Abu Dhabi, UAEWednesday 5 August 2020

Arthritis at 30: price of an unfit lifestyle

Doctors in the UAE are seeing an increase in younger patients with degenerative arthritis.

DUBAI // Obesity, lack of exercise and Vitamin D deficiency are causing degenerative arthritis at a younger age.

Up to 70 per cent of sufferers are in their thirties, which is considered early for a disease with an average global onset age after 40.

The most common complaint is osteoarthritis, a degenerative disease of the joints in which the cartilage that protects the ends of the bones deteriorates. This can cause stiffness, pain and loss of movement.

"Before we only used to see elderly patients with degenerative diseases, but now I'm seeing a significant number of younger patients in their thirties," said Iman Al Janahi, an Emirati physiotherapist at Al Baraha Hospital in Dubai.

"This is because of the modern lifestyle and the very bad ergonomics they live in, so these diseases are now starting very early."

Nearly a quarter of Ms Al Janahi's patients are younger than 40, with the most common complaints affecting the knees and back.

"Before, people were exercising, even when they didn't mean to. They were walking, doing housework and engaging in more physical work. This was all considered very good strengthening and stretching exercises," Ms Al Janahi said. "Now we are working while we are sitting and we have people doing the work for us."

Ms Al Janahi is not alone in seeing younger patients develop a disease that was once thought to be limited to old people.

Dr Salman Hameed, a specialist orthopaedic surgeon at Medcare Orthopaedics and Spine Hospital, said nearly 70 per cent of his patients are under 40. The main culprit, he said, was obesity, which affects about a third of the population.

Childhood weight gain and obesity predispose adults to bone and joint problems. A recent study by UAE University of 1,440 children between the ages of 6 and 19 found that one in three was overweight or obese.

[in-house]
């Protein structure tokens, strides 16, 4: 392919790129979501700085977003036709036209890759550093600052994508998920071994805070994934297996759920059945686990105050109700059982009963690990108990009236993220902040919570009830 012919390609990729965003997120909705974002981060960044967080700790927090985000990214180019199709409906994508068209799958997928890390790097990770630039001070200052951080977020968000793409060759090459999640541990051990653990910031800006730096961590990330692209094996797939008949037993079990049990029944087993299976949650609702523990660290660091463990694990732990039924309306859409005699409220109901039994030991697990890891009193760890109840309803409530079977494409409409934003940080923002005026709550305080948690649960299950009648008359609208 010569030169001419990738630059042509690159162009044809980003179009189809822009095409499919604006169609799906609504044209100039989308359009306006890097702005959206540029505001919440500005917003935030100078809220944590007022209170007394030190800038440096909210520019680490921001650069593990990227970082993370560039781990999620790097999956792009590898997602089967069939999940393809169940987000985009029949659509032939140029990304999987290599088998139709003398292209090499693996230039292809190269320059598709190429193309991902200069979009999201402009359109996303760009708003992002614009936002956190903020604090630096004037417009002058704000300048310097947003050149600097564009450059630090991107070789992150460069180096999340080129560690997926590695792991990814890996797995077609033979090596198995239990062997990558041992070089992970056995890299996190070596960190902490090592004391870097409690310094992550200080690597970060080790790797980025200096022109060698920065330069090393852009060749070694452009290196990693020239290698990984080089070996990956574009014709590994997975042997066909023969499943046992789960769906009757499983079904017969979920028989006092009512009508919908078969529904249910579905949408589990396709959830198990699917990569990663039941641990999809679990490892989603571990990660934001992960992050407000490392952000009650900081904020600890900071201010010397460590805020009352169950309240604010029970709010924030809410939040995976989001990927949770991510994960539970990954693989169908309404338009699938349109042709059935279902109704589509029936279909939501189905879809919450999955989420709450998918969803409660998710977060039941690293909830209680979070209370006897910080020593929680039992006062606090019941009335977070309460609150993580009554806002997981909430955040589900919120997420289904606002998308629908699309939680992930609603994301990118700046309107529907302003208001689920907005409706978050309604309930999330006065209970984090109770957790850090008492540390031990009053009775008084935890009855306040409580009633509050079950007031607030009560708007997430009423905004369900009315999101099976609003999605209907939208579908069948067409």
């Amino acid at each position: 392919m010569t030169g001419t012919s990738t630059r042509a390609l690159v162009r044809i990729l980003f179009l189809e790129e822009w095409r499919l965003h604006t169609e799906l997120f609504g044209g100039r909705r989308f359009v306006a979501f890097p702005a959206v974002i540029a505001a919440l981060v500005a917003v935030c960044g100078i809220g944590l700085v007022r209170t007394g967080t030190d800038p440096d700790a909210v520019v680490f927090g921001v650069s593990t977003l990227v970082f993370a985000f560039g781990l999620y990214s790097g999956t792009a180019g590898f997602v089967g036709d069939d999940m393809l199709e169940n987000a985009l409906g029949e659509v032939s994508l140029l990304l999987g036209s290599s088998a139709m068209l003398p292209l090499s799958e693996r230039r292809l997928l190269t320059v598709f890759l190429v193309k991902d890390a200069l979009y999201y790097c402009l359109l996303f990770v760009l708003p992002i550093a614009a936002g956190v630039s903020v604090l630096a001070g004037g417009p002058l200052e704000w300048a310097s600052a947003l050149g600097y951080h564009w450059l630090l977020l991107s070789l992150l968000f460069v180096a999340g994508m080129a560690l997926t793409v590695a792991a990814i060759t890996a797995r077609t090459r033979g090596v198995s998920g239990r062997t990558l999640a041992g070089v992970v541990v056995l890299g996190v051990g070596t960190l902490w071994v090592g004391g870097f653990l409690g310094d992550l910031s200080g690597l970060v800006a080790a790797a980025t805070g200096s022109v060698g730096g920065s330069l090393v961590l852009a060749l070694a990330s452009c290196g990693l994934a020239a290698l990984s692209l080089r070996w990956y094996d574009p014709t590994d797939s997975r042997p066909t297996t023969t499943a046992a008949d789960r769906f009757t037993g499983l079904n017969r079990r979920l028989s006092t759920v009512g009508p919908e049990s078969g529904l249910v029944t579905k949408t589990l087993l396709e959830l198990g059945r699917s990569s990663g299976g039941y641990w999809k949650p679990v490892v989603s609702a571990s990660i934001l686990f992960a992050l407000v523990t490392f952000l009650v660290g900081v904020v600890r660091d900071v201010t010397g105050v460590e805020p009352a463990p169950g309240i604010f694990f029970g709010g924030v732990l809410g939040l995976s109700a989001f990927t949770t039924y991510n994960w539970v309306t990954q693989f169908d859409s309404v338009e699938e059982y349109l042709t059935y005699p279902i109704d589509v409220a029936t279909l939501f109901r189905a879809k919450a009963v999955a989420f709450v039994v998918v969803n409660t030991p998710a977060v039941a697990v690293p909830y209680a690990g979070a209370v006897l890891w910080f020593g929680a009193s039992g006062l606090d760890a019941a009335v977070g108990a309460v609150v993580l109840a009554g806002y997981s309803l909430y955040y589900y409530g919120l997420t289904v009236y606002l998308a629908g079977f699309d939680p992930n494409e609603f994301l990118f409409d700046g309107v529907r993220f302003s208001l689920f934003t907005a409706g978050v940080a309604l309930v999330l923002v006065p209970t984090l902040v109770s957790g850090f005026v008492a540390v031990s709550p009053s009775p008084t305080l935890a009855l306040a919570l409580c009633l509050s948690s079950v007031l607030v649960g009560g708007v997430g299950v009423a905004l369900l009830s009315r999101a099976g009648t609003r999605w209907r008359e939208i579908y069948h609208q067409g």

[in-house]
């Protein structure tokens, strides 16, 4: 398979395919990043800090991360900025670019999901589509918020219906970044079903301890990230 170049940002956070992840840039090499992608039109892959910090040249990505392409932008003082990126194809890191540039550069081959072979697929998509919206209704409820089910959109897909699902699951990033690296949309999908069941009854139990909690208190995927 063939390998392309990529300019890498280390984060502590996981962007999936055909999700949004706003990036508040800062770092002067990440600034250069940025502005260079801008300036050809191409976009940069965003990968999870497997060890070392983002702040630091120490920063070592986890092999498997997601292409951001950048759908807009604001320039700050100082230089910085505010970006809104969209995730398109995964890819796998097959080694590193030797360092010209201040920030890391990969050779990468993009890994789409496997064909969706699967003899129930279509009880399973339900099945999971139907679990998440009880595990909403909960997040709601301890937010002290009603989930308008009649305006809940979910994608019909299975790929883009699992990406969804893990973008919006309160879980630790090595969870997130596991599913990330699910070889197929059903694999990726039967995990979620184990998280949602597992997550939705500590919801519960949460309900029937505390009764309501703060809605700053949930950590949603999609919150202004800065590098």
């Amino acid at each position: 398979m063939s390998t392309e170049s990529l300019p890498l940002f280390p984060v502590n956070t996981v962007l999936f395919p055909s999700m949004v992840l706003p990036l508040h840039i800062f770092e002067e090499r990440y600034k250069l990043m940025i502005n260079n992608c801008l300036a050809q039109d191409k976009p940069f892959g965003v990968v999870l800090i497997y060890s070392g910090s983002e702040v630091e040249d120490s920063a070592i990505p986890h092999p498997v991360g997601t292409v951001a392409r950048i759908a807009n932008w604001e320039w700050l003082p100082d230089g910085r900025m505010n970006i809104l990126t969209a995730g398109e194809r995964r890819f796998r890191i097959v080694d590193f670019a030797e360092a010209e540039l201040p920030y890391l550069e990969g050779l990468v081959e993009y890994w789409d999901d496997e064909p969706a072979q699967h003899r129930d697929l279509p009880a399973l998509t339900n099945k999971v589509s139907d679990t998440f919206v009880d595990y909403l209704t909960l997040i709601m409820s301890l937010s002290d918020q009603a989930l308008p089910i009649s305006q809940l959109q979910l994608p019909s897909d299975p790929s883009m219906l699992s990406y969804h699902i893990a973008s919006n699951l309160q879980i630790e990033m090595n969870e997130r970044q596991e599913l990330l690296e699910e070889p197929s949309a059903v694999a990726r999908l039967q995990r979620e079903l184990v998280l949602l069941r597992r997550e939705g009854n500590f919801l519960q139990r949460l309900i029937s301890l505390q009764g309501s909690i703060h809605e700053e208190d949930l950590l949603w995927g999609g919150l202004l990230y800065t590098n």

"It may not be a problem in their adolescent years, but it could eventually catch up with them," he said.

The extra weight places pressure on the joints causing the muscles that support them to become weak, said Dr Humeira Badsha, rheumatologist and founder of the Emirates Arthritis Foundation. For every kilogram gained, about four times that in pressure burdens the knees and six times the pressure on the hips.

"In the case of the knees, for example, the muscles that support the kneecap will weaken and so the kneecap will become unstable and keep moving around," she said. "That's why many of these patients will hear a clicking noise in their knees."

Nearly one in five of Dr Badsha's patients is under 40. And although the UAE is not alone in the increasing number of younger patients with degenerative arthritis, causes of the disease differ according to location, said Dr Batcha, who previously practised in the United States.

"Life there is different, people are more active and do their own chores be it cleaning or doing the laundry," Dr Batcha said. "People might not think this amounts to anything, but doing this on a routine basis has an impact.

"Even if you look at the elderly patients, they have a more positive outlook and are more active. The most an elderly patient would want to do here is go for a walk, and sometimes that's not enough."

In contrast, trauma and sports injuries are the common causes for degenerative arthritis in younger patients in the west. Similar cases are becoming visible in the UAE, Dr Hameed said.

"You have people who are obese and who already have weak joints, and then they suddenly decide to go to the gym and start intensive exercise too soon and end up with problems,' he said. "It needs to be a gradual process."

Most cases of degenerative arthritis can be treated with weight loss, physiotherapy and exercise. Severe cases, which are less common among younger patients, may require joint replacement surgery.

Vitamin D deficiency, which is also a problem specific to the UAE, is another factor. About 60 per cent of men and 65 per cent of women are Vitamin D deficient, weakening bone and cartilage.

But doctors saying having this information now can prevent development of the disease later.

"Unlike rheumatoid arthritis, which is a systematic auto-immune disorder, degenerative arthritis is often caused by environmental factors that we can control," Dr Badsha said. "The problem is people will usually wait until there's a problem before they make a change.

"Many times it will be too late and they may have to live with the condition for the rest of their lives, whereas if they were careful from the beginning, they could have avoided it altogether."

mismail@thenational.ae

Updated: August 11, 2013 04:00 AM

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